Sex Robots Are Getting Closer to Feeling Human-Like With Second Skin Materials
Realism is an important feature for sex robots and sex dolls, but what materials could transform the tactile experience beyond the standard silicone?
Realism at request
One of the most requested features across all types of sex toys is realism. Consumers want their sex toys to feel (and sometimes look) as close as possible to a real human. Realism becomes even more important for sex dolls and sex robots not only because they come at a much higher price tag but also because of how they can be used by consumers. They are larger, feature more advanced technology, and are designed to represent full bodies/people, although robots and dolls can technically be defined as two separate things. Realistic materials are expected by consumers to provide the best alternative to human skin and stimulation that fulfills their fantasies.
Materials present: Standard silicone
The use of silicone and the more affordable thermoplastic elastomer (TPE) in creating the most realistic skin-like feel has been heavily debated by sex industry professionals. While the answer may vary between different types of sex toys, the current consensus is that although both silicone and TPE can emulate human skin, silicone simply does it better. So much so that it has become the standard for a variety of sex toys, including sex dolls and sex robots.
Materials of the future: Second skin
Three unique and innovative materials show promise to be used within the sex doll/robot industry; sensor skin, Aerohaptics, and printable artificial skin.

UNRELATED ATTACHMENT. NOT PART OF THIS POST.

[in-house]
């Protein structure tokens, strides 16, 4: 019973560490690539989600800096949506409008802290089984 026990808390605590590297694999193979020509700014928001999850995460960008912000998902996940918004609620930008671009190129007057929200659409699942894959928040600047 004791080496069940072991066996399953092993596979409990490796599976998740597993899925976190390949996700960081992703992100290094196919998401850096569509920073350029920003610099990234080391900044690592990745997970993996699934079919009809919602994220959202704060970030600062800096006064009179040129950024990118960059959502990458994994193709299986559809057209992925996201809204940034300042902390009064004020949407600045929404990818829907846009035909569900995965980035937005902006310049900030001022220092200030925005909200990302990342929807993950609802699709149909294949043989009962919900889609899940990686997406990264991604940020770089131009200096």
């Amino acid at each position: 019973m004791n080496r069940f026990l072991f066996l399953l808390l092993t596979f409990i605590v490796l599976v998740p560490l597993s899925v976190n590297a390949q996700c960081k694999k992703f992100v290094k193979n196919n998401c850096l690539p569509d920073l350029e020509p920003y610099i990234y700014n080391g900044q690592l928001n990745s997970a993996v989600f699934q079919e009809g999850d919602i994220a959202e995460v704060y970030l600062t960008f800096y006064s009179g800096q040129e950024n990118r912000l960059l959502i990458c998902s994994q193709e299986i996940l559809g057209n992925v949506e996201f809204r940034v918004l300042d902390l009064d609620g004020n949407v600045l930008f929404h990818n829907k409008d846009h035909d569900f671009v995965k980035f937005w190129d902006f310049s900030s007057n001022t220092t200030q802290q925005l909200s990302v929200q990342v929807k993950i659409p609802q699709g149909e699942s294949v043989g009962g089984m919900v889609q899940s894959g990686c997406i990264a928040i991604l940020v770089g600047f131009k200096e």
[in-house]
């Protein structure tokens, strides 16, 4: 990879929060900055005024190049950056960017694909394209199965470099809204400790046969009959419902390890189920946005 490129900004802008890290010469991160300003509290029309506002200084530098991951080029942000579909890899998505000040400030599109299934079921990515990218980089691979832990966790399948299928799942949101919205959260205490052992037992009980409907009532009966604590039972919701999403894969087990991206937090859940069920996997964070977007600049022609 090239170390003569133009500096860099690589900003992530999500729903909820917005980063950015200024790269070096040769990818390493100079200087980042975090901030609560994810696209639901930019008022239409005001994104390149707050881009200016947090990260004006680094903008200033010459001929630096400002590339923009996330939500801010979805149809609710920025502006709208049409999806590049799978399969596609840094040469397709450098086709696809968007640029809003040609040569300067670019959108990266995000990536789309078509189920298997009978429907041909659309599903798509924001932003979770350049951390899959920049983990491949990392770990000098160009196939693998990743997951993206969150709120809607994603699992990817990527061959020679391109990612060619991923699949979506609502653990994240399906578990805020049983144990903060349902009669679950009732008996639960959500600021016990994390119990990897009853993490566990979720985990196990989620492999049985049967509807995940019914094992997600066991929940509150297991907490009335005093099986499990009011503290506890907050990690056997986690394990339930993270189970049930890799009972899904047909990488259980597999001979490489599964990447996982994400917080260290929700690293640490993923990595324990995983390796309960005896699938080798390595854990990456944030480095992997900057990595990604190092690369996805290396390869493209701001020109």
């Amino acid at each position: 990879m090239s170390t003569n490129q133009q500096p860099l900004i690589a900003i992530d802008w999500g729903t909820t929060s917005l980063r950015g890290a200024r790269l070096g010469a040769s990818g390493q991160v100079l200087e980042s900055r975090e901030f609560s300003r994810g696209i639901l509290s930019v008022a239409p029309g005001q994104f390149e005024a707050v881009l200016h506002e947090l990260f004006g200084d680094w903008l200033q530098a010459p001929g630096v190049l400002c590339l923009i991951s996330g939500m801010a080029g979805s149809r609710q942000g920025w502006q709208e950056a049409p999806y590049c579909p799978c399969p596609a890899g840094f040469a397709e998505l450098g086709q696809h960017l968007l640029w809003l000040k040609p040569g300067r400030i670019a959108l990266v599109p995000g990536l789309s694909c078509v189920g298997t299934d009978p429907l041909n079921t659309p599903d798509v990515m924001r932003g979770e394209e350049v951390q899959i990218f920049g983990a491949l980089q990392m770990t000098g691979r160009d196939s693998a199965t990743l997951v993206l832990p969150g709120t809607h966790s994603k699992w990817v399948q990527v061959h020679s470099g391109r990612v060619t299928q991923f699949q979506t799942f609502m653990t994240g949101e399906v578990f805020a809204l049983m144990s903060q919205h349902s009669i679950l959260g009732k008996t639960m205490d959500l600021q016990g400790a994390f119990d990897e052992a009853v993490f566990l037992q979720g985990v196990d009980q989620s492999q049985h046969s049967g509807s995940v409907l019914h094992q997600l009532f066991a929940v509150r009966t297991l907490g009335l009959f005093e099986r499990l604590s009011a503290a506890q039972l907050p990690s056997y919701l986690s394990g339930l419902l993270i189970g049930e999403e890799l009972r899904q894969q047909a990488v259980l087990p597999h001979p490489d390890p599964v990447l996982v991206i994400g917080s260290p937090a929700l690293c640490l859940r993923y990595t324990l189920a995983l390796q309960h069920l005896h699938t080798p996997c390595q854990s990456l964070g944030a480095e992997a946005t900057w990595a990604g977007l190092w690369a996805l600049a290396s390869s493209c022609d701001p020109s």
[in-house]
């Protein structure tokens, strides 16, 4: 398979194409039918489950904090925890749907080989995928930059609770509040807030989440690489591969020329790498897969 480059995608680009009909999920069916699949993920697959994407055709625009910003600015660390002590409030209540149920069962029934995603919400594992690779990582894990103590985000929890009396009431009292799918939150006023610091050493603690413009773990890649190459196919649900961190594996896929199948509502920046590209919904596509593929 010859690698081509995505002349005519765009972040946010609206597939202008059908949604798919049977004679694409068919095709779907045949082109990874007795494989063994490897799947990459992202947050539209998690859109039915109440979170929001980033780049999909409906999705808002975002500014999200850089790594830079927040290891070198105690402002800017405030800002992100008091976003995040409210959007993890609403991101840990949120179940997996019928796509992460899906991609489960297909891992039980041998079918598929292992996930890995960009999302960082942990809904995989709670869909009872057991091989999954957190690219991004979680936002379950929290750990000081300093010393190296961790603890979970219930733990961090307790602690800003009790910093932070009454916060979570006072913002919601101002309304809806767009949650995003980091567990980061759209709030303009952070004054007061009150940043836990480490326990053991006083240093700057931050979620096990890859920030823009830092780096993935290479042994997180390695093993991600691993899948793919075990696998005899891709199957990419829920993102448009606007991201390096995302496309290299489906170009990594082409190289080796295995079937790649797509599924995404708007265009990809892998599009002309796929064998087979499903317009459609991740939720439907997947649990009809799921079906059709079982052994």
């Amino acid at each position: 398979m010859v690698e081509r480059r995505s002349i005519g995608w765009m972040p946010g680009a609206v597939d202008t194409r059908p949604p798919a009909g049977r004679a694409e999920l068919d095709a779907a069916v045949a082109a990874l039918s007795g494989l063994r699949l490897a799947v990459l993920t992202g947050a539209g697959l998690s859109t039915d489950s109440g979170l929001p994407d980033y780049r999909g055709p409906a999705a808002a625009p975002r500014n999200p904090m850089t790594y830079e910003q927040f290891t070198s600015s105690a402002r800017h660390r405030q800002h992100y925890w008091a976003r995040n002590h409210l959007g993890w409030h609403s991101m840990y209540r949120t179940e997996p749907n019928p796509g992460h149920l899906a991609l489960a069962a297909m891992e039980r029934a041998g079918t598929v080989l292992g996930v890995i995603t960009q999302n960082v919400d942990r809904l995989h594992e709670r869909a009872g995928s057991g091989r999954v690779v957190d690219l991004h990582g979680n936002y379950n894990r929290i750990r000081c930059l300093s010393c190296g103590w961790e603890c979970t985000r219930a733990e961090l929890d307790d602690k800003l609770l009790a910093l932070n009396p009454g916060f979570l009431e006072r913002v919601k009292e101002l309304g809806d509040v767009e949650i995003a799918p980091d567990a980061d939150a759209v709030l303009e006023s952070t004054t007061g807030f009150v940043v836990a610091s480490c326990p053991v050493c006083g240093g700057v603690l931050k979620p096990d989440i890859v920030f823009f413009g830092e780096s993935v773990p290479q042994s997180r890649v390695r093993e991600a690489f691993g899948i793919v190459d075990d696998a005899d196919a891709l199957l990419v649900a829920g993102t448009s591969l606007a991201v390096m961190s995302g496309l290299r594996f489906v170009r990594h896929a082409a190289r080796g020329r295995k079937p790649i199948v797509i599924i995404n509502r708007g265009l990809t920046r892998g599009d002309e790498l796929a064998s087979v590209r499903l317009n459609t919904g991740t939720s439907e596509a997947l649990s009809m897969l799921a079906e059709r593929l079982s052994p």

Sensor skin is a “form of artificial skin, packed with miniature sensors and actuators, that gives the wearer a remarkably realistic haptic illusion of being in physical contact with another person”. If this material were to be used with sex robots, it could potentially elevate tactile experiences by making every touch, feel, and cuddle feel much more real.
Aerohaptics is an even more futuristic material as it’s basically mechanically engineered skin…from a hologram. In 2021, a team at the University of Glasgow “configured their system so that users could virtually bounce a holographic basketball and feel it smack back into their hands”. While the team basketball experiment isn’t the sexiest example of Aerohaptics, if applied with sex robots in a virtual reality setting (which is already a popular feature), this technology could heighten the interactive component of sexual play as a sex robot could respond to the user’s movements – whether in-person or online.
While the two previously mentioned materials are already underway, a newer artificial skin developed at CalTech “can now give robots the ability to sense temperature, pressure, and even toxic chemicals through a simple touch.” This technology is part of a platform that uses artificial printable skin within a robotic arm as well as sensors that attach to human skin. According to CalTech, “the printable skin is a gelatinous hydrogel and makes robot fingertips a lot more like our own” the sensors embedded in the hydrogel give the robot skin the ability to detect the world around it. A sex robot that could sense temperature and pressure would completely transform the user experience!
Driven by consumers, the ongoing innovations in sex robot manufacturing prioritize realism, especially in the tactile realm. Finding an artificial skin material that is of premium quality, allows for flexibility in movement, and can be used to replicate different thicknesses, textures, and elasticity of different body parts (such as the vagina) would be groundbreaking for the market. It could be one of the existing materials mentioned in this article; however, this sex writer is excited to see what the future holds.
Image Sources: Cottonbro Studio